And so I find myself lying awake at 5.30am listening to baby May snort and whistle while she dreams her sweet baby dreams. What are the chances of more sleep for me? Slim to none I’d say. Never mind, I should get up and make a shopping list. With so many extras in the house we seem to be getting through a mountain of food. I’m trying not to think about the power bill.
With the shopping list done and the household stirring, I have a moment’s insanity and volunteer to take my twin four year old nieces as well as two year old Thomas with me to the supermarket. I think it was the momentary glow of selfless heroism, giving my sister a break after a broken night with her baby, but WHAT was I thinking!!? (Please have the lady committed!)
Having wrestled three recalcitrant toddlers into the car I remind myself with the thought that I do have the edge on the other shoppers. With an early start I’ll race around and be out in a flash. Dreaming, I hear you say? Can you believe it; the car park is already filling up. I’m pipped to the last kiddy park by a sveltely pregnant woman in a two seater – humph I hate her! Swallowing a scream of frustration I console myself by fantasizing about seeing her again in a few months time – sleep deprived and vomit covered with her new little darling in tow! (Oh no I’m one of those grumpy know-it-all parents!) On second thoughts, give me a break, I’m at the supermarket before 9am with three under 5 year olds – you’d be grumpy too!
My frantic race up and down the aisles is more like a drunken zigzag as I chase after the kids and try to limit destruction. They resemble nothing so much as heat seeking missiles this morning but eventually we get through the list, and leave the supermarket (for the most part) intact!
We stagger back to the house, and herd everyone outside to enjoy the sunshine. It’s been one long hard day – would you believe it’s only 10.30am! Still, as I relax back into my deck chair, the kids charge around with a ball, the babies gurgle on the rug, and my nearest and dearest sit back and share the moment with me… it does seem that after all, the holidays are worth the effort!
Your own or your family’s health can be a big driver for women in deciding to return to paid work or not. Everyone’s situations are so unique, but if you, your partner, or one of your children has a chronic health problem, weigh up carefully the pros and cons or you returning to paid work. Again, look into what kind of support may be available to you from local support groups and the government. If in doubt, your GP or Well Child Provider may be able to give you advice on this too.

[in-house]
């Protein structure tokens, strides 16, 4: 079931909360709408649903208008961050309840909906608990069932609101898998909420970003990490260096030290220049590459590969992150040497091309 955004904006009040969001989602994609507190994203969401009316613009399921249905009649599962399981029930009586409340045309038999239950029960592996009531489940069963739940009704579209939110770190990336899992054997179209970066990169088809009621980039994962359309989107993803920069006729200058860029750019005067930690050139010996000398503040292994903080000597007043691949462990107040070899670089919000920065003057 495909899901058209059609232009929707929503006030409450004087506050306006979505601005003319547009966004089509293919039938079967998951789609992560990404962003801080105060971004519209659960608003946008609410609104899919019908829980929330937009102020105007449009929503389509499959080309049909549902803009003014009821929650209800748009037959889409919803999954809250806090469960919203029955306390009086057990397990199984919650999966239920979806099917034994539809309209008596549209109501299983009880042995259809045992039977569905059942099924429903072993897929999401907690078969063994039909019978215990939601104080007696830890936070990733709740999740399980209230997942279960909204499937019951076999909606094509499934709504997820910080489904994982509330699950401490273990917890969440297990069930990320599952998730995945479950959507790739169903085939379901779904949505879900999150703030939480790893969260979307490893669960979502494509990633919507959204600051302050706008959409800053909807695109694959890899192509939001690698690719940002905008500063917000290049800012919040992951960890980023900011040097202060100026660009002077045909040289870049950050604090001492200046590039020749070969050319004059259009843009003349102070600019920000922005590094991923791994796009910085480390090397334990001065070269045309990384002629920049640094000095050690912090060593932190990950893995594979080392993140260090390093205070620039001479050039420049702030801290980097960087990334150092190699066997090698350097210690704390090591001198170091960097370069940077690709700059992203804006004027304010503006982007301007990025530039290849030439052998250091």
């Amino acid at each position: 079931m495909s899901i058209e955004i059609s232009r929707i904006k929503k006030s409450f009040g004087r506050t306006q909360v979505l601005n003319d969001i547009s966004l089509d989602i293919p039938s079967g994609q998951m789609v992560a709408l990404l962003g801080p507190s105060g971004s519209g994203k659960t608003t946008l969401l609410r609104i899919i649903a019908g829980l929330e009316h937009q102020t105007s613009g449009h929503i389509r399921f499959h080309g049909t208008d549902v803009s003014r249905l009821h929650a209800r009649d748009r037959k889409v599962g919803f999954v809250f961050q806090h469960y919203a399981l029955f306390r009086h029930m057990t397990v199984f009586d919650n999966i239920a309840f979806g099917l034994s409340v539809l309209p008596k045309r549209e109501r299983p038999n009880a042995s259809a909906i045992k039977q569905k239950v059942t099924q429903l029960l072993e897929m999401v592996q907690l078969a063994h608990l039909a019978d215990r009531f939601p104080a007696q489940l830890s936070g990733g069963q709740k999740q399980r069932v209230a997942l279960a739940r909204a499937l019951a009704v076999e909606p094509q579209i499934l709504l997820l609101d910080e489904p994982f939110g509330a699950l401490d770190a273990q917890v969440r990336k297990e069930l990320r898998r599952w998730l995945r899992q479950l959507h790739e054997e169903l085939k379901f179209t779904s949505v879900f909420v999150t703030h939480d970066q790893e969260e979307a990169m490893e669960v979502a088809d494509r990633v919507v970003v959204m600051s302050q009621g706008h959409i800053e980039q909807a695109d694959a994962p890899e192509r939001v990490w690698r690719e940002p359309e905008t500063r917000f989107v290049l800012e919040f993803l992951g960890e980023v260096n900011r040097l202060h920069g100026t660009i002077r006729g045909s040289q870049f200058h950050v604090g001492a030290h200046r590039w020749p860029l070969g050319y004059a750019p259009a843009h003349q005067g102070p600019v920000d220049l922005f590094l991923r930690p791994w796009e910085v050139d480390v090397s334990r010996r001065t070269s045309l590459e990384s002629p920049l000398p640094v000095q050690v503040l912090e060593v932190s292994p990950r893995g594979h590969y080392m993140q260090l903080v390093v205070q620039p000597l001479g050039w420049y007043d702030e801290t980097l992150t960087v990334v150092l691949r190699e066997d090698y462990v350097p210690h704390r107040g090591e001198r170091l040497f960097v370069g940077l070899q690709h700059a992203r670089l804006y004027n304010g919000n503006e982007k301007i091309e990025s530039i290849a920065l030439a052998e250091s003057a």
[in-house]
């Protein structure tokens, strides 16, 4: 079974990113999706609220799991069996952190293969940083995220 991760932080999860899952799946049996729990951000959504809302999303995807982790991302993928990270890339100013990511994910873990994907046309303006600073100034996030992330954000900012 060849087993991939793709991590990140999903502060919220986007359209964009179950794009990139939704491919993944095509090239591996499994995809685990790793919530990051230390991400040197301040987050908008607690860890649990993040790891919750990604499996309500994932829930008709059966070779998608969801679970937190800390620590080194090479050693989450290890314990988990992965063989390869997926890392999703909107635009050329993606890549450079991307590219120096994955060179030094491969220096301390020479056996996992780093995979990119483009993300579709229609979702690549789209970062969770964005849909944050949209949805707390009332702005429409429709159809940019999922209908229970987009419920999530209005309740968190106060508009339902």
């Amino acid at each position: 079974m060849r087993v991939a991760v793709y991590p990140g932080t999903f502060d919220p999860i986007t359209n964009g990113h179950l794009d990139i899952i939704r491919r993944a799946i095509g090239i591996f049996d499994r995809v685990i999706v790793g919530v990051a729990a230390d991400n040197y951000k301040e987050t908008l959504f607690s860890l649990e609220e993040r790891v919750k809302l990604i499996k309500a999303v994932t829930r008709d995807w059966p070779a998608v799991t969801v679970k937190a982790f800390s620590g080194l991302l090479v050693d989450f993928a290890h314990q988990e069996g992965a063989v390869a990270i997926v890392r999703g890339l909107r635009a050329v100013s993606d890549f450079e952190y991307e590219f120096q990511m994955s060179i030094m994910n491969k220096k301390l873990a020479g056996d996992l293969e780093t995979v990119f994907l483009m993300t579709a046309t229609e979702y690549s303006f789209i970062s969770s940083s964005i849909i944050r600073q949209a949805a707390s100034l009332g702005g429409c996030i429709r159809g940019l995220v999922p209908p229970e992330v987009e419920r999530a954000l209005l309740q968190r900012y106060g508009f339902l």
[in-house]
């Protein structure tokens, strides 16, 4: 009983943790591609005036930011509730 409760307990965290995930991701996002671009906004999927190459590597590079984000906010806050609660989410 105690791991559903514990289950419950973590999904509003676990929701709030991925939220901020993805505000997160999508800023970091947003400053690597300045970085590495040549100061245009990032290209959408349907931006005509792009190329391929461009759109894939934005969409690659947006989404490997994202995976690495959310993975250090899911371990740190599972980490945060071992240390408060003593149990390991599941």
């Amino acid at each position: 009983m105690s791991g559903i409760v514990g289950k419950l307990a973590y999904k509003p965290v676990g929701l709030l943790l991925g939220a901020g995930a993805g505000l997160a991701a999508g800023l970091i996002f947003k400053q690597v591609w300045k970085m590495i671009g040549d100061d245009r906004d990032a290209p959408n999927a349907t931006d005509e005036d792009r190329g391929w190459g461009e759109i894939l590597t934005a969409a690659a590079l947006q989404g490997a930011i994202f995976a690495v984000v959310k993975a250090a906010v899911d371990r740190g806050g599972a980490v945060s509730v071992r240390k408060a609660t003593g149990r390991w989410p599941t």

Guilt, attachment, love, abandonment, strangers, trust, Wow, these are pretty full-on words aren’t they? My fingers are twiddling nervously and my heart is beating that little bit faster, just from hearing them. Am I a bad mother because I go to work in an office on some days? Am I a bad employee because I don’t work late as a matter of course, wanting to get home to my family? Am I hands down, a terrible person because I am not all things to all people all at the same time? No! No! and No!
Whatever options you are considering for paid work, at home time, care for your children, there will be people who are diametrically opposed to it (i.e. their way is the best and only way!). It’s realistic to assume that if you go out into the paid workforce, there will be people who think you are an uncaring money-driven corporate slave. Then again, if you stay home full-time, others will think you are a lady of leisure who is living off both the government and your husband’s hard earned money. It’s hard not to care about what others think, but try try try to shrug it off and be motivated by what is important to you and yours. If you are going to spend hours at work, staring at photos of your baby and crying in the toilets, maybe it’s just not for you. If you are going to burn with resentment staying at home full-time feeling like a drudge, consider going back into the paid workforce.
Guilt is surely the lifelong companion of parents all over New Zealand. If your own choices are unacceptable to you, then change them! But if it’s only unacceptable to other people, forget them!
Changing your mind
A final note – don’t be afraid to change your mind. If you go back to work and hate it, you can always quit. If you have decided to stay home and then your dream job comes up, you can always take it. Parenting is all about change and flexibility – nothing is absolute. Give any new situation a few weeks to iron out the kinks, but if after that it’s still just not right for you, change it.